What IO call “Enterprise Cloud” (read our definition here) brings together Open Compute hardware and OpenStack software. We believe IO is the only provider that has brought to market an integrated Open Compute/OpenStack solution.

Why Choose Open?

An open Enterprise Cloud offers a number of advantages over cloud that runs on custom-built, branded hardware and proprietary software. Here, we highlight five of those advantages:

1.      More flexibility – In a recent article in American Banker, David Reilly, MD, Technology Infrastructure at Bank of America, explained why the world’s largest retail bank is moving toward an open cloud platform. One reason is flexibility. “[Open] networks are more flexible, at least in theory, than traditional networks. Users can make their own updates without waiting for their vendor. They can bring in high-performance technology without having to change infrastructure in which they have already invested.”

2.      No lock-in – In addition to the flexibility that open Enterprise Cloud enables, it also lowers costs and reduces risk by eliminating technology lock-in. Again, David Reilly from Bank of America: “We believe that the proprietary lock-in is not the way to go. We should work with you as a partner because you have the best service, the best price, the best capability, the lowest risk, not because it’s impossible to get off you once we’re on.”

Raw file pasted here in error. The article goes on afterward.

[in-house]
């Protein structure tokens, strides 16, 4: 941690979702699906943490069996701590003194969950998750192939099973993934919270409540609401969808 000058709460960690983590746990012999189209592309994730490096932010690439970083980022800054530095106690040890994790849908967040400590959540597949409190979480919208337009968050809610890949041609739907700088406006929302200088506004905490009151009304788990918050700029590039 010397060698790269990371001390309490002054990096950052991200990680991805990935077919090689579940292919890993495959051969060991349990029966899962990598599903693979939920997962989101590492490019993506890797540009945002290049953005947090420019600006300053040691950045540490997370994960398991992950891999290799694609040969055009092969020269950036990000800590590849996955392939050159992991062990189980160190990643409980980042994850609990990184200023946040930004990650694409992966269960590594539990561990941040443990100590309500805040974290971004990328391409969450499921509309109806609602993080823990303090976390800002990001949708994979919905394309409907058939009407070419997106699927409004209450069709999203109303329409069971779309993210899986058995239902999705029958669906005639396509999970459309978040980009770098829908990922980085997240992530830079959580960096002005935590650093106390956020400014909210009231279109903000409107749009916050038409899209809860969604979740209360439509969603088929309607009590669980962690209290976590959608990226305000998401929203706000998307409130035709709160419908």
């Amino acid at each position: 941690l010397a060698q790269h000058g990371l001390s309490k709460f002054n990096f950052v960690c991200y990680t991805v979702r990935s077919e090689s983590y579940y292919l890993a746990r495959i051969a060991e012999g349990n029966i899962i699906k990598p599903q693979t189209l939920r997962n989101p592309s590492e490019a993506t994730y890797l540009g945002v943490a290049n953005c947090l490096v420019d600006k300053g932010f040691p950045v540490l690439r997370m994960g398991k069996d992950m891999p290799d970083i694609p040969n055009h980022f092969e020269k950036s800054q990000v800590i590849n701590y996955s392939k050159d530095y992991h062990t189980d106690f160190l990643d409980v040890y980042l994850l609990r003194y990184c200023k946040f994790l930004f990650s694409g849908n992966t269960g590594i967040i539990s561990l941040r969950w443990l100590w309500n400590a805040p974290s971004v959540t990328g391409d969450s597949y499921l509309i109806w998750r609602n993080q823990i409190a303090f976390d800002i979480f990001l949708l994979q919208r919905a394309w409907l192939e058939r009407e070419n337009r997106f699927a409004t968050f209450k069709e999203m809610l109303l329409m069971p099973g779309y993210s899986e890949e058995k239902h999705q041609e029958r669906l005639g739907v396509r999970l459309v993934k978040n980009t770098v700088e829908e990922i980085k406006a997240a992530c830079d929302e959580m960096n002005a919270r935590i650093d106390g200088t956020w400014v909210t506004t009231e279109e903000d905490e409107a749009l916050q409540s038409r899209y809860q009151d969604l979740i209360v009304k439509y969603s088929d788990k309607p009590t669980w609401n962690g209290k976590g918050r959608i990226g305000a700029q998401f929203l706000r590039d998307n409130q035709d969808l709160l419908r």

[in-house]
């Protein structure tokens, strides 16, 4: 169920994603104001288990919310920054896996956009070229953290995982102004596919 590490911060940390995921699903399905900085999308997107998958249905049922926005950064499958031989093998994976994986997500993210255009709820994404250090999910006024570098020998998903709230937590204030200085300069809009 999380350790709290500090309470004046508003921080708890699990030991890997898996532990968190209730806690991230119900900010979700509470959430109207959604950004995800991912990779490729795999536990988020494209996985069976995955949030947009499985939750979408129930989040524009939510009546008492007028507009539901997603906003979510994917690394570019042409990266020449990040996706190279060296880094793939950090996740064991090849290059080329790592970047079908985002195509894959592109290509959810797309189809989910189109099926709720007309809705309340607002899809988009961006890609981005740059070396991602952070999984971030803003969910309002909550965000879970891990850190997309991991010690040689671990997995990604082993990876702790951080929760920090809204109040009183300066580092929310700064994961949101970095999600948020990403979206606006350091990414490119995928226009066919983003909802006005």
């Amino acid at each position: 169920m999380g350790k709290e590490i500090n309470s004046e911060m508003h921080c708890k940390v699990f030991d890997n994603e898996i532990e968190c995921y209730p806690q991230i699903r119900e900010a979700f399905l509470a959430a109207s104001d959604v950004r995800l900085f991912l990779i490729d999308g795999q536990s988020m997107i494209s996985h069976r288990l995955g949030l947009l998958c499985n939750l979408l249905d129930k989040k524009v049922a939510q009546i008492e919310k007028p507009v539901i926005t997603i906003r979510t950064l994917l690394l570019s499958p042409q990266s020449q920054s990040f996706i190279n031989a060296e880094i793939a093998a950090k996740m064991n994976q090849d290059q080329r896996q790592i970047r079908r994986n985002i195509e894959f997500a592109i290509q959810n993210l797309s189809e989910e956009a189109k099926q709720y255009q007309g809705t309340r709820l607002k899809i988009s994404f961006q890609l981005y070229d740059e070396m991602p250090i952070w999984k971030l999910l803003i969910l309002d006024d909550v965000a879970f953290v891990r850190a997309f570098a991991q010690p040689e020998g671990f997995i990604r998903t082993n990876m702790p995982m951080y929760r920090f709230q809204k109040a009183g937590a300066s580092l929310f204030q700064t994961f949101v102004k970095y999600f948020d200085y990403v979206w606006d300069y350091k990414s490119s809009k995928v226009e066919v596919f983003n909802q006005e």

3.      More visibility and control – When the software-defined data center at the foundation of the Enterprise Cloud is run by a true data center operating system, that OS – combined with the OpenStack dashboard – gives the enterprise full visibility into and control of the cloud stack from its top to its bottom. From the data center infrastructure… to the physical hardware using Open Compute… to platform services using OpenStack… the enterprise can see and control where their data lives.

Visibility and control is critical from a security perspective as well. As Troy Rutman wrote in a post last week (Cloud Security – 7 Deal Breakers for the Enterprise CSO), “Open architecture mitigates the risk that the enterprise will get locked into expensive proprietary infrastructure that reduces predictability by keeping the manufacturer in control.”